# Thread: Quotient Rings and Homomorphisms

1. ## Quotient Rings and Homomorphisms

Let R and S be rings. Show that pi: RxS--> R given by pi(r,s)=r is a surjective homomorphism whose kernel is isomorphic to S.

2. Originally Posted by iwonde
Let $\displaystyle R$ and $\displaystyle S$ be rings. Show that $\displaystyle \pi:R\times S\mapsto R$ given by $\displaystyle (r,s)\mapsto r$ is a surjective homomorphism whose kernel is isomorphic to $\displaystyle S$
Clearly since $\displaystyle 0_R\in R,0_S\in S$ we know that $\displaystyle R,S\ne\varnothing$. Obviously every projection is surjective since given any $\displaystyle r\in R$ then for an arbitrary $\displaystyle s\in S$ we have that $\displaystyle (r,s)\in R\times S$ and $\displaystyle (r,s)\mapsto r$.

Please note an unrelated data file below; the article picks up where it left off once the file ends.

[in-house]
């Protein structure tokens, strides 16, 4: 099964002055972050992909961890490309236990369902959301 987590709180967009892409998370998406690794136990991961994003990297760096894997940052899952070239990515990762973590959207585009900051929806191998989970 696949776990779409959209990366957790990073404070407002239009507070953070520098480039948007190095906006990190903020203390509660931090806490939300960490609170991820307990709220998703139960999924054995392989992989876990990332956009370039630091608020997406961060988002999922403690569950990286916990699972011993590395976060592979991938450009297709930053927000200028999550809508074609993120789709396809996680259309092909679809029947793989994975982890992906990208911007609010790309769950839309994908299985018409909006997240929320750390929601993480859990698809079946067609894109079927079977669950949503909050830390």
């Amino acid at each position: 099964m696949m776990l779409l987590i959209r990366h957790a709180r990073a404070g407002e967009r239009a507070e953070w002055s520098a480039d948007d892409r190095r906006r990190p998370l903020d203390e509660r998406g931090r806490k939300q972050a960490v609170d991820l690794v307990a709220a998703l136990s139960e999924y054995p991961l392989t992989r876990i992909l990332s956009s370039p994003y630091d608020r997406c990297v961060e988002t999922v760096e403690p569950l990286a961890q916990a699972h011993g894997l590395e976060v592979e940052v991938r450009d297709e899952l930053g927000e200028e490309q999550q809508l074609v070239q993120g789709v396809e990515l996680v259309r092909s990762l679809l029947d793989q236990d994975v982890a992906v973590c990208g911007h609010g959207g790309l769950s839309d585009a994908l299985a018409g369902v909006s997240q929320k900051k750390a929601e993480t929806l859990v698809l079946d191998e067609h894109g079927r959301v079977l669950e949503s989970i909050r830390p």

It is clearly a homomorphism too since $\displaystyle \pi\left((r,s)+(r',s')\right)=\pi\left(\left(r+r', s+s'\right)\right)=r+r'=\pi\left((r,s)\right)+\pi\ left((r',s')\right)$. You can figure out the multiplicative part.

Also, $\displaystyle \ker\pi=\left\{(r,s)r,s)\mapsto 0_R\right\}$. Clearly then $\displaystyle \ker \pi=\{0_R\}\times S$. So, simply define $\displaystyle \phi:\ker \pi\mapsto S$ by $\displaystyle (0_R,s)\mapsto s$. This is readily verified to be an isomorphism